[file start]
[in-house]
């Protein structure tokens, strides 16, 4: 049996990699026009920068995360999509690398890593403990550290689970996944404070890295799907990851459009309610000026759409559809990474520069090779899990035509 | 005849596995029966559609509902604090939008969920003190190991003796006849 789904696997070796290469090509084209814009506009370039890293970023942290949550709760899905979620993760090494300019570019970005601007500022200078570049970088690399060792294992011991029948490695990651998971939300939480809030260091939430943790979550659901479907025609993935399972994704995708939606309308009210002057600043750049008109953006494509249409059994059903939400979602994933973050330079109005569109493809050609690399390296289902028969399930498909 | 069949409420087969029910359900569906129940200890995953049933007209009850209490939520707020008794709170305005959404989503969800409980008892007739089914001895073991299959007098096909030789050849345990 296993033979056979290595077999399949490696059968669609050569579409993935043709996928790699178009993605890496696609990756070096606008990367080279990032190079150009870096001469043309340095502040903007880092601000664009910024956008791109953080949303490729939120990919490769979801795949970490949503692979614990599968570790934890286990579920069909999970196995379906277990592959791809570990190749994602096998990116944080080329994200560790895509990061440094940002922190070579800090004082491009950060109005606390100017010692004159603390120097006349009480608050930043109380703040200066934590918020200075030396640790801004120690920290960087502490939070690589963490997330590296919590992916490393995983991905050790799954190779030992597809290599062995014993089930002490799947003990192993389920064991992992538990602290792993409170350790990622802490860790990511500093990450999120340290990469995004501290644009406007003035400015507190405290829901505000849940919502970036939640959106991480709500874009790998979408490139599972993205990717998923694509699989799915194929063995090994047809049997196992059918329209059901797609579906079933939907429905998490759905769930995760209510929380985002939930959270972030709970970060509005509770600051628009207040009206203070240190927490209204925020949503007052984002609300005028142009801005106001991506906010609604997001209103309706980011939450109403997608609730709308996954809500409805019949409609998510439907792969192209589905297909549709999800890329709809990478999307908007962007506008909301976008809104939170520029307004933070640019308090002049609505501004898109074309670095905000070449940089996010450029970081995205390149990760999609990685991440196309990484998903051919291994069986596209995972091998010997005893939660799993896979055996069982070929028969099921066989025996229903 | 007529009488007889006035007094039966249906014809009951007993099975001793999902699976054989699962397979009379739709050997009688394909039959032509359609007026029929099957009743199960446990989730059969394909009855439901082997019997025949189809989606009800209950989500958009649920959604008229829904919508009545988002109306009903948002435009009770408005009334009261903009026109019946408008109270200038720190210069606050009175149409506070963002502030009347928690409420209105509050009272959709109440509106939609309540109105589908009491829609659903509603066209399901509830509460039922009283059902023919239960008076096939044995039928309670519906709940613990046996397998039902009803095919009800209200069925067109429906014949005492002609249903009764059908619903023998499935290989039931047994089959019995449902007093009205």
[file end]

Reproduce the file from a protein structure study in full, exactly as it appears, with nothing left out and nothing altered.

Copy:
[in-house]
């Protein structure tokens, strides 16, 4: 049996990699026009920068995360999509690398890593403990550290689970996944404070890295799907990851459009309610000026759409559809990474520069090779899990035509 | 005849596995029966559609509902604090939008969920003190190991003796006849 789904696997070796290469090509084209814009506009370039890293970023942290949550709760899905979620993760090494300019570019970005601007500022200078570049970088690399060792294992011991029948490695990651998971939300939480809030260091939430943790979550659901479907025609993935399972994704995708939606309308009210002057600043750049008109953006494509249409059994059903939400979602994933973050330079109005569109493809050609690399390296289902028969399930498909 | 069949409420087969029910359900569906129940200890995953049933007209009850209490939520707020008794709170305005959404989503969800409980008892007739089914001895073991299959007098096909030789050849345990 296993033979056979290595077999399949490696059968669609050569579409993935043709996928790699178009993605890496696609990756070096606008990367080279990032190079150009870096001469043309340095502040903007880092601000664009910024956008791109953080949303490729939120990919490769979801795949970490949503692979614990599968570790934890286990579920069909999970196995379906277990592959791809570990190749994602096998990116944080080329994200560790895509990061440094940002922190070579800090004082491009950060109005606390100017010692004159603390120097006349009480608050930043109380703040200066934590918020200075030396640790801004120690920290960087502490939070690589963490997330590296919590992916490393995983991905050790799954190779030992597809290599062995014993089930002490799947003990192993389920064991992992538990602290792993409170350790990622802490860790990511500093990450999120340290990469995004501290644009406007003035400015507190405290829901505000849940919502970036939640959106991480709500874009790998979408490139599972993205990717998923694509699989799915194929063995090994047809049997196992059918329209059901797609579906079933939907429905998490759905769930995760209510929380985002939930959270972030709970970060509005509770600051628009207040009206203070240190927490209204925020949503007052984002609300005028142009801005106001991506906010609604997001209103309706980011939450109403997608609730709308996954809500409805019949409609998510439907792969192209589905297909549709999800890329709809990478999307908007962007506008909301976008809104939170520029307004933070640019308090002049609505501004898109074309670095905000070449940089996010450029970081995205390149990760999609990685991440196309990484998903051919291994069986596209995972091998010997005893939660799993896979055996069982070929028969099921066989025996229903 | 007529009488007889006035007094039966249906014809009951007993099975001793999902699976054989699962397979009379739709050997009688394909039959032509359609007026029929099957009743199960446990989730059969394909009855439901082997019997025949189809989606009800209950989500958009649920959604008229829904919508009545988002109306009903948002435009009770408005009334009261903009026109019946408008109270200038720190210069606050009175149409506070963002502030009347928690409420209105509050009272959709109440509106939609309540109105589908009491829609659903509603066209399901509830509460039922009283059902023919239960008076096939044995039928309670519906709940613990046996397998039902009803095919009800209200069925067109429906014949005492002609249903009764059908619903023998499935290989039931047994089959019995449902007093009205």